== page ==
(1) whether there is a pending state action in which all of the matters in controversy may be fully litigated; (2) whether the plaintiff filed suit in anticipation of a lawsuit filed by the defendant; (3) whether the plaintiff engaged in forum shopping in bringing the suit; (4) whether possible inequities in allowing the declaratory plaintiff to gain precedence in time or to change forums exist; (5) whether the federal court is a convenient forum for the parties and witnesses; (6) whether retaining the lawsuit would serve the purposes of judicial economy; and (7) whether the federal court is being called on to construe a state judicial decree involving the same parties and entered by the court before whom the parallel state suit between the same parties is pending.[57]

         The Court will address each of these factors in turn.

         1. Factor One: Pending State Action

         As discussed above, there is no pending state court action between the parties. Plaintiff argues that despite this fact, the Court is not required to decide the instant action.[58] Plaintiff is correct in this assertion. The Fifth Circuit has indeed declared that “[t]he lack of a pending parallel state proceeding should not automatically require a district court to decide a declaratory judgment action.”[59] However, the Fifth Circuit has also stated that “the presence or absence of a pending parallel state proceeding is an important factor, ” and “[t]he absence of any pending related state litigation strengthens the argument against dismissal of the federal declaratory judgment action.”[60]Accordingly, the absence of a pending state action seems to weigh in favor of retaining jurisdiction.

         Plaintiff avers that because the case involves a Louisiana property, a Louisiana LLC, and leases executed in Louisiana, a Louisiana state court is a more appropriate forum.[61] Plaintiff also presents cases from several other district courts that remanded declaratory actions because they decided that state courts were more appropriate for dealing with issues of state law.[62] While Plaintiff is correct that Louisiana law will govern the proceedings, state law issues are adjudicated by this Court on a regular basis and the existence of state law issues is not a hindrance to this Court exercising jurisdiction.[63] Further, issues of state law are not the equivalent of a pending parallel state proceeding. The district court decisions that Plaintiff relies upon are not binding authority, were not decided based on Fifth Circuit case law, and involve facts that are distinguishable from the instant case.

         Plaintiff also presents lease language stating that all matters relating to the agreement will be addressed exclusively in “courts of competent jurisdiction in the State of Louisiana.”[64] Plaintiff contends that this language means that only Louisiana state courts are appropriate, but this is a misinterpretation of the language. A federal district court in Louisiana is a “court[] of competent jurisdiction in the State of Louisiana.” There is not a forum-selection clause in the leases stating that Louisiana state courts are the agreed forum. Moreover, as discussed above, it is a regular function of federal courts sitting in diversity to apply Louisiana law to issues between the parties. Thus, there is no issue with a federal court serving as the selected forum. Accordingly, this argument, along with Plaintiff's other assertions, fail to present this Court with a parallel state proceeding as defined by the first Trejo factor. Therefore, as the Fifth Circuit reasoned in Sherwin-Williams Co. v. Holmes Cnty: the lack of a pending state action weighs strongly against remand.[65]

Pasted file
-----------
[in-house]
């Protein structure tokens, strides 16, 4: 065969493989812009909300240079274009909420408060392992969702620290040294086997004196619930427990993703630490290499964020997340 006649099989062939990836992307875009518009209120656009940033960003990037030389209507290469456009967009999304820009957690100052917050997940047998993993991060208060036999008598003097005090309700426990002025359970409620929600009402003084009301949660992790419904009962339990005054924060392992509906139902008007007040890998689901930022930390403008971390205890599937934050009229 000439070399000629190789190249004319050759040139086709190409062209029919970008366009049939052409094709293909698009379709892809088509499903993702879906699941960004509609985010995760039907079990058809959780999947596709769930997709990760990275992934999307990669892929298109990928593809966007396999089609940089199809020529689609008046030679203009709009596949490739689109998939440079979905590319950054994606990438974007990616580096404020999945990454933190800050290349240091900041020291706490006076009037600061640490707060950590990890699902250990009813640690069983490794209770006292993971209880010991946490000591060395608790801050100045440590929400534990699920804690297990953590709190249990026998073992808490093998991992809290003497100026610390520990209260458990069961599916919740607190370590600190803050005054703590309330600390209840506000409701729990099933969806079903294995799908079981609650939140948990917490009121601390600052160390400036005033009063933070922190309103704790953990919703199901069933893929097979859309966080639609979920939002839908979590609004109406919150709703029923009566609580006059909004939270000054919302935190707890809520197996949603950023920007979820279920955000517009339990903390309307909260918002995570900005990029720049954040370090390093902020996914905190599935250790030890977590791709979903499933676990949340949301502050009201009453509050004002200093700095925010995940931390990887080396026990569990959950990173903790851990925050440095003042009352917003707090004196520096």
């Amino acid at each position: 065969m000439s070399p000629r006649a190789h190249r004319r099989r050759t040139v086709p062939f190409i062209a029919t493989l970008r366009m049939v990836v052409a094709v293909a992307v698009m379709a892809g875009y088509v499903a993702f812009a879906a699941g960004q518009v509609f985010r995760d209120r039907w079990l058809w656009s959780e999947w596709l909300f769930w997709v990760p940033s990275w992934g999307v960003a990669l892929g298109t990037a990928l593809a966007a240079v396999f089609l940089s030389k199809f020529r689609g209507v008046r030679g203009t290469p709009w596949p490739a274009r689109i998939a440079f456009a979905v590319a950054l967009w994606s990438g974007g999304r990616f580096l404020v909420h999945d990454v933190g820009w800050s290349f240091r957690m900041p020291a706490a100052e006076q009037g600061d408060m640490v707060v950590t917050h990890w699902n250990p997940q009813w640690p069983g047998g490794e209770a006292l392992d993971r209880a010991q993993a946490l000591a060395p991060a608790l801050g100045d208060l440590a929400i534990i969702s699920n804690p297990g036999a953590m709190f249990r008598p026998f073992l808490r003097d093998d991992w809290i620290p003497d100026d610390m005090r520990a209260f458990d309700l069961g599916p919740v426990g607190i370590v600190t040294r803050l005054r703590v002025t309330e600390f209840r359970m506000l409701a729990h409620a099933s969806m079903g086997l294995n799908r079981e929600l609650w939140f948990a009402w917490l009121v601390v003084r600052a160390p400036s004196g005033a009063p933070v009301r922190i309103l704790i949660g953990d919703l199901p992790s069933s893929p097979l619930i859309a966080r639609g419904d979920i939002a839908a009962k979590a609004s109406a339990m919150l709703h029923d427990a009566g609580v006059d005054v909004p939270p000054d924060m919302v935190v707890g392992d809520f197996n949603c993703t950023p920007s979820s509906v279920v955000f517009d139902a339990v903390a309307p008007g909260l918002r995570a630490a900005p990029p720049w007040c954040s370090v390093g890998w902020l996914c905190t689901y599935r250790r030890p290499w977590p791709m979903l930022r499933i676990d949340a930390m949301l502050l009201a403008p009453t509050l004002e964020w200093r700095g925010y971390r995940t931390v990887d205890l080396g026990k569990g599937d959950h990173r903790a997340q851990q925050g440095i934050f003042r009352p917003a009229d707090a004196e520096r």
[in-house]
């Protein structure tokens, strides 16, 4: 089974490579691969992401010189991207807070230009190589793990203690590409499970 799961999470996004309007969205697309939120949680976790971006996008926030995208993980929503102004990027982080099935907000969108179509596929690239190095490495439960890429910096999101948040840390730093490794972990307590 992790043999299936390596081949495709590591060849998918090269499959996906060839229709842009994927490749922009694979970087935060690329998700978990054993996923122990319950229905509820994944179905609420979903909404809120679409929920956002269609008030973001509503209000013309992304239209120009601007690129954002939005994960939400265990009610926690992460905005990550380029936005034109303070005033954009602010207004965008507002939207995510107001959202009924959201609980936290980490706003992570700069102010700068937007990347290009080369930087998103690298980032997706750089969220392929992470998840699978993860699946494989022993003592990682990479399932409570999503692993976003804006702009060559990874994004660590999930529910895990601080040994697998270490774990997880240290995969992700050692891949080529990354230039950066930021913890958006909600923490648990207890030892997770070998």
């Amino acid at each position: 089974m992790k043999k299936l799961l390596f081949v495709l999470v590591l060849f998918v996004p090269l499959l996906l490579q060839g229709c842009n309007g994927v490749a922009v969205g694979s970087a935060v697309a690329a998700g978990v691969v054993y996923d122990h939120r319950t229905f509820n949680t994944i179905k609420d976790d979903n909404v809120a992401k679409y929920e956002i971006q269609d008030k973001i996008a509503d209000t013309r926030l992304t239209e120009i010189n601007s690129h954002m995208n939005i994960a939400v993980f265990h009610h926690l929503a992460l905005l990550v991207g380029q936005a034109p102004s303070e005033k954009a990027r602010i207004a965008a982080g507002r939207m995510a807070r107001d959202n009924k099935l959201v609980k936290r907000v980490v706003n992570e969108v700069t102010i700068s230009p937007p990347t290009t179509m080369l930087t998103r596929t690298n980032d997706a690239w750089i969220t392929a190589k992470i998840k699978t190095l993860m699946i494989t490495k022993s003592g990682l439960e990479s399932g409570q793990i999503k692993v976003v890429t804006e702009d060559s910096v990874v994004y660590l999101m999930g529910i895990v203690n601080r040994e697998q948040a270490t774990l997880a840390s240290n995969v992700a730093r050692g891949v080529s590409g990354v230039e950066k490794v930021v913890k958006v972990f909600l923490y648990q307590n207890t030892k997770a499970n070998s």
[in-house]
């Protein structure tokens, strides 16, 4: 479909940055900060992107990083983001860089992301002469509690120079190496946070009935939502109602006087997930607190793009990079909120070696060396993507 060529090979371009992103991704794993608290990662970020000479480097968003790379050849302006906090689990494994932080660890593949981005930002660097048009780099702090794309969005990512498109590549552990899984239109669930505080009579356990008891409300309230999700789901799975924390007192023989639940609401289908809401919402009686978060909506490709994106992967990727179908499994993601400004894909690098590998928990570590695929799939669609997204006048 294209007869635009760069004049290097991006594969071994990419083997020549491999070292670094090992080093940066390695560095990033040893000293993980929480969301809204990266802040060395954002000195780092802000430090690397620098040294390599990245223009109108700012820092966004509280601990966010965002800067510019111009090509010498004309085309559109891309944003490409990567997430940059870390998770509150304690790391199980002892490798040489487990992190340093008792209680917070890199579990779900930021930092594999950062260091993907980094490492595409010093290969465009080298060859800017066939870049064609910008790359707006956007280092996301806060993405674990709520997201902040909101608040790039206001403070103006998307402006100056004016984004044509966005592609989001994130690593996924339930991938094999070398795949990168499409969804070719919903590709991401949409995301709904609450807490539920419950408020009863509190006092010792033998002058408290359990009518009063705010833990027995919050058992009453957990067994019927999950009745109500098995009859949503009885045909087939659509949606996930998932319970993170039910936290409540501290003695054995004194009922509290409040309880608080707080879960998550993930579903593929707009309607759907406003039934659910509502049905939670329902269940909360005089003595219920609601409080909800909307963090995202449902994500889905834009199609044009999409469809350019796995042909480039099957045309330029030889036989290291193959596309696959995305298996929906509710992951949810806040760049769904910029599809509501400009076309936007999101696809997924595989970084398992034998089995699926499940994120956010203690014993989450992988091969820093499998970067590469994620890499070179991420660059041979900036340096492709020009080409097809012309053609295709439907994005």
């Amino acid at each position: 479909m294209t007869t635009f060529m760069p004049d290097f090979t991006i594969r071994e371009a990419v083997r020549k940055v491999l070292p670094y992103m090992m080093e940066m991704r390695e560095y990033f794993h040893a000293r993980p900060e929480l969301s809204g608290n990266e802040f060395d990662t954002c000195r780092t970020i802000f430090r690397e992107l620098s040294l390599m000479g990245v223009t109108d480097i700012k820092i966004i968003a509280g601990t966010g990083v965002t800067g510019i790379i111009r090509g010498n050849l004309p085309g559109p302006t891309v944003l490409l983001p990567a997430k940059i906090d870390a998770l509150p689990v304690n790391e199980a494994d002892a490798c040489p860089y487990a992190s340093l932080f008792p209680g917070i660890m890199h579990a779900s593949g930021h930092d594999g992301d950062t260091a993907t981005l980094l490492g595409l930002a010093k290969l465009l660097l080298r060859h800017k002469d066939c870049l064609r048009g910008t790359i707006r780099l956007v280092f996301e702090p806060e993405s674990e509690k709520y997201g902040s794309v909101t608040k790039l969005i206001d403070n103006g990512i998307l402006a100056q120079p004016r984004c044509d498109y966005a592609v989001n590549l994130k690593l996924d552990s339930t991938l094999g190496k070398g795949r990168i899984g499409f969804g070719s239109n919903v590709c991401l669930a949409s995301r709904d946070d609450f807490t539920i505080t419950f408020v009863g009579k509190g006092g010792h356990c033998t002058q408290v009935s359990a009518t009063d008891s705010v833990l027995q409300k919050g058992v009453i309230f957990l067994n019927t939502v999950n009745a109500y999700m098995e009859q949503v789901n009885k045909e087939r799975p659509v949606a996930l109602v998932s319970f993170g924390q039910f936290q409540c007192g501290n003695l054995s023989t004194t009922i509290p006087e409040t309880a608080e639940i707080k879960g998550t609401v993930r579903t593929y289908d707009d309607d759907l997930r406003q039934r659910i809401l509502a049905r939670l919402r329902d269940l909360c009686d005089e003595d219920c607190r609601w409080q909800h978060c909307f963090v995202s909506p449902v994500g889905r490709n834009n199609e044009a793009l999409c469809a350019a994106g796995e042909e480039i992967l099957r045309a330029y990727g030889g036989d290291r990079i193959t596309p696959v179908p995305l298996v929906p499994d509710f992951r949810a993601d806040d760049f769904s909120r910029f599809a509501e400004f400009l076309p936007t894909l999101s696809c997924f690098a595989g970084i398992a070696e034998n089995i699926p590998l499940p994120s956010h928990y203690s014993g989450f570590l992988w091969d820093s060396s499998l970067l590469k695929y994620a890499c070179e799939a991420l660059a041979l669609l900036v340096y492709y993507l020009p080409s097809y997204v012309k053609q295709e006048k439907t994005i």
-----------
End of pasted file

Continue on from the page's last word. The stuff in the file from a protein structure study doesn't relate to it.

2. Factors Two, Three, and Four: Fairness and Improper Forum Shopping

         The second, third, and fourth Trejo factors require the Court to consider the motivations of the party seeking declaratory judgment in federal court, “analyzing whether the [party] is using the declaratory judgment process to gain access to a federal forum on improper or unfair grounds.”[66]The Court should examine “whether the declaratory judgment [party] filed suit ‘in anticipation' of a lawsuit to be filed by the [other party]; whether the [party] engaged in ‘forum shopping' in bringing the declaratory judgment action; and whether possible inequities exist in allowing the declaratory judgment [party] to gain precedence in time or to change forums…”[67] The instant declaratory action was initially filed in state court by Plaintiff and removed by Defendant. Thus, the Court must examine Defendant's motivations for removing the matter to federal court.

         Regarding the second factor, Defendant was not the party who filed the declaratory judgment action. Plaintiff filed the action to terminate the leases with Defendant based on alleged noncompliance.[68] While Plaintiff may have sought declaratory judgment to pre-empt a lawsuit by Defendant for non-payment, the Fifth Circuit has acknowledged that a proper purpose of a declaratory judgment action is to allow potential defendants to resolve disputes without waiting to be sued or until the prescriptive period expires.[69] Therefore, Plaintiff's filing of the suit was proper. Further, because ...